Floodplain Management Ordinance


Floodplain Management Ordinance

Our nation’s floodplains are regulated by federal, state, and local regulations.  The Commonwealth of Kentucky regulates construction and development in floodplains so that buildings will be protected from flood damage.  The regulations require a floodplain permit before you start any repair, renovation, development, improvement, or construction.  Development means any changes to the property, including filling, regarding, and excavating. 


Code of Federal Regulations

The Code of Federal Regulations (CFR) annual edition is the codification of the general and permanent rules published in the Federal Register by the departments and agencies of the Federal Government. It is divided into 50 titles that represent broad areas subject to Federal regulation. The 50 subject matter titles contain one or more individual volumes, which are updated once each calendar year, on a staggered basis.

Follow the links to specific sections of the CFR for floodplain regulations.


Link to the 44 CFR 59.1 – Definitions.


To link to sections of the Title 44: Emergency Management and Assistance, Code of Federal Regulations (CFR), follow the links below.

Subpart A—Requirements for Flood Plain Management Regulations

§60.1   Purpose of subpart.
§60.2   Minimum compliance with flood plain management criteria.
§60.3   Flood plain management criteria for flood-prone areas.
§60.4   Flood plain management criteria for mudslide (i.e., mudflow)-prone areas.
§60.5   Flood plain management criteria for flood-related erosion-prone areas.
§60.6   Variances and exceptions.
§60.7   Revisions of criteria for flood plain management regulations.
§60.8   Definitions.

Subpart B—Requirements for State Flood Plain Management Regulations

§60.11   Purpose of this subpart.
§60.12   Flood plain management criteria for State-owned properties in special hazard areas.
§60.13   Noncompliance.

Subpart C—Additional Considerations in Managing Flood-Prone, Mudslide (i.e., Mudflow)-Prone and Flood-Related Erosion-Prone Areas

§60.21   Purpose of this subpart.
§60.22   Planning considerations for flood-prone areas.
§60.23   Planning considerations for mudslide (i.e., mudflow)-prone areas.
§60.24   Planning considerations for flood-related erosion-prone areas.
§60.25   Designation, duties, and responsibilities of State Coordinating Agencies.
§60.26   Local coordination.


Variances and the NFIP – FEMA P-993 

The National Flood Insurance Program variances procedures are designed to help local governments protect their citizens and property from flood damage.  Allowing variances to the local floodplain management standards may significantly increase a property’s flood insurance rate and decreased community resilience.  Therefore, by implementing the NFIP variance procedures, a community will ensure variance are the minimum necessary and alternative actions are taken that protect and encourage safe development in the floodplain. The FEMA_P_993_FPM_Bulletin_Variance outlines the floodplain management variance criteria as set forth in Title 44 Code of Federal Regulations Part 60, Criteria for Land Management and Use, Subpart A – Requirements for Floodplain Management Regulations, Section 60.6 (44 CFR §60.6).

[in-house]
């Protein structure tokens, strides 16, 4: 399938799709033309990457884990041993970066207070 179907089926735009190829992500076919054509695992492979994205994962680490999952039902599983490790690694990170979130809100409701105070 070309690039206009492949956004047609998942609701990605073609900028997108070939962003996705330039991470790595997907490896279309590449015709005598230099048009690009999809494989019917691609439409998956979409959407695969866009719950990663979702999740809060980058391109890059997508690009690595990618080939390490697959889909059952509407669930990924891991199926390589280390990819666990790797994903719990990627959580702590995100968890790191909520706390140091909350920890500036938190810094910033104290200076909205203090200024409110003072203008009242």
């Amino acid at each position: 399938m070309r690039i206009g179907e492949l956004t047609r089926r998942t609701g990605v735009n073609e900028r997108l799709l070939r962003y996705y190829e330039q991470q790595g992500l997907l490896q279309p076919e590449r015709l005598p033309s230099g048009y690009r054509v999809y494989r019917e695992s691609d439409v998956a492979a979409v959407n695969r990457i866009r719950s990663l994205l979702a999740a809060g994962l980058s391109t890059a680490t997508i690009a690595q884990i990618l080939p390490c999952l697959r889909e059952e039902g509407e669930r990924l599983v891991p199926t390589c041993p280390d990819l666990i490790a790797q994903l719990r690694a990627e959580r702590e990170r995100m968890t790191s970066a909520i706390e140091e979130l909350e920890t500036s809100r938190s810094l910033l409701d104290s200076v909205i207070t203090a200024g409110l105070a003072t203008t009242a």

When Do I Need A Stream Construction Permit from the state?

Floodplain Permit

A permit is required before construction or development begins within any Special Flood Hazard Area (SFHA).  If FEMA has not defined the SFHA within a community, the community shall require permits for all proposed construction or other development in the community including the placement of manufactured homes, so that it may determine whether such construction or other development is proposed within flood-prone areas. Permits are required to ensure that proposed development projects meet the requirements of the NFIP and the community’s floodplain management ordinance.

A community must also review all proposed developments to assure that all necessary permits have been received from those governmental agencies from which approval is required by Federal or State law.  In Kentucky, to build, develop, or repair in a floodplain, both the Kentucky Division of Water (KDOW) and the local permitting agency require permits.  The DOW administers KRS 151, which outlines the requirements for obtaining a Stream Construction Permit for floodplain development.  Stream Construction Permits are issued by the Cabinet pursuant to 401 KAR 4:060.  Kentucky requires a Stream Construction Permit for any development in areas along or across a stream, up to the one square mile drainage area, and is not limited to the Special Flood Hazard Areas (SFHAs) as shown on Flood Insurance Rate Maps (FIRMs).

The state also requires that substantial improvements to a structure be based on a 1-year period in which the cumulative cost of construction equals or exceeds 50% of the structures fair market value.  Substantially improved structures will be required to bring the entire structure up to current minimum NFIP standards.

Link here for a NFIP Fact Sheet.

Download the Kentucky floodplain permit here: 

For in depth information, visit the KDOW’s Floodplain Management webpage.


Kentucky Model Ordinance

Two examples for your community’s ordinance, the minimum NFIP requirement and higher regulatory requirements.  




Need help explaining to city officials the value of freeboard?

February 2018 

The ASFPM developed a tri-fold called, “The Costs & Benefits for Building Higher.”  The terminology is relatively simple so that city officials not well versed in floodplain management can understand how communities are safer when building higher, and how their citizens can save money and increase the value of their homes.






Have questions, contact us at help@kymitigation.org